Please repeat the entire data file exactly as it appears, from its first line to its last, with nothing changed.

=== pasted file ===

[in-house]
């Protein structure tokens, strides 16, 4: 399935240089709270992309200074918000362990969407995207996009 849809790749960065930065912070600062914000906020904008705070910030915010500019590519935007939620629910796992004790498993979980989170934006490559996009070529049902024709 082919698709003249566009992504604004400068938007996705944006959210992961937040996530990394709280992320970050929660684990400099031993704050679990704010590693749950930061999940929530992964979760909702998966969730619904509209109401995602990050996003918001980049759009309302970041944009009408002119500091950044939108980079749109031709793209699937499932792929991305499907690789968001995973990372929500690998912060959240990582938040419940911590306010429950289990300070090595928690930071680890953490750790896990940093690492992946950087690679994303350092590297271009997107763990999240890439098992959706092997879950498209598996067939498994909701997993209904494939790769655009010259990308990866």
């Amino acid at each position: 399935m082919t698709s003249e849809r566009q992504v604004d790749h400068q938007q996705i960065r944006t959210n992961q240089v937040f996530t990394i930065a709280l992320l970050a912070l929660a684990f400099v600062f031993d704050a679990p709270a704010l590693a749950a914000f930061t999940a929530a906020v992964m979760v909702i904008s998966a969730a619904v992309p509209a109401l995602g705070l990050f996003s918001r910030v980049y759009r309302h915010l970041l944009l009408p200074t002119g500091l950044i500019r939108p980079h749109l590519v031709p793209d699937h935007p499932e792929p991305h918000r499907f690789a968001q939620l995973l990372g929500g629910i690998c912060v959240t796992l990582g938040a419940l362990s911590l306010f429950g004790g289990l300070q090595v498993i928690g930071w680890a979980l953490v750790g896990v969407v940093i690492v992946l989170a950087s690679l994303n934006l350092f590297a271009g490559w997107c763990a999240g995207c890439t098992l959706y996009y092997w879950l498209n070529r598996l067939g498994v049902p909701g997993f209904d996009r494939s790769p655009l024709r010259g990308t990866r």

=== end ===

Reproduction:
[in-house]
């Protein structure tokens, strides 16, 4: 399935240089709270992309200074918000362990969407995207996009 849809790749960065930065912070600062914000906020904008705070910030915010500019590519935007939620629910796992004790498993979980989170934006490559996009070529049902024709 082919698709003249566009992504604004400068938007996705944006959210992961937040996530990394709280992320970050929660684990400099031993704050679990704010590693749950930061999940929530992964979760909702998966969730619904509209109401995602990050996003918001980049759009309302970041944009009408002119500091950044939108980079749109031709793209699937499932792929991305499907690789968001995973990372929500690998912060959240990582938040419940911590306010429950289990300070090595928690930071680890953490750790896990940093690492992946950087690679994303350092590297271009997107763990999240890439098992959706092997879950498209598996067939498994909701997993209904494939790769655009010259990308990866």
């Amino acid at each position: 399935m082919t698709s003249e849809r566009q992504v604004d790749h400068q938007q996705i960065r944006t959210n992961q240089v937040f996530t990394i930065a709280l992320l970050a912070l929660a684990f400099v600062f031993d704050a679990p709270a704010l590693a749950a914000f930061t999940a929530a906020v992964m979760v909702i904008s998966a969730a619904v992309p509209a109401l995602g705070l990050f996003s918001r910030v980049y759009r309302h915010l970041l944009l009408p200074t002119g500091l950044i500019r939108p980079h749109l590519v031709p793209d699937h935007p499932e792929p991305h918000r499907f690789a968001q939620l995973l990372g929500g629910i690998c912060v959240t796992l990582g938040a419940l362990s911590l306010f429950g004790g289990l300070q090595v498993i928690g930071w680890a979980l953490v750790g896990v969407v940093i690492v992946l989170a950087s690679l994303n934006l350092f590297a271009g490559w997107c763990a999240g995207c890439t098992l959706y996009y092997w879950l498209n070529r598996l067939g498994v049902p909701g997993f209904d996009r494939s790769p655009l024709r010259g990308t990866r």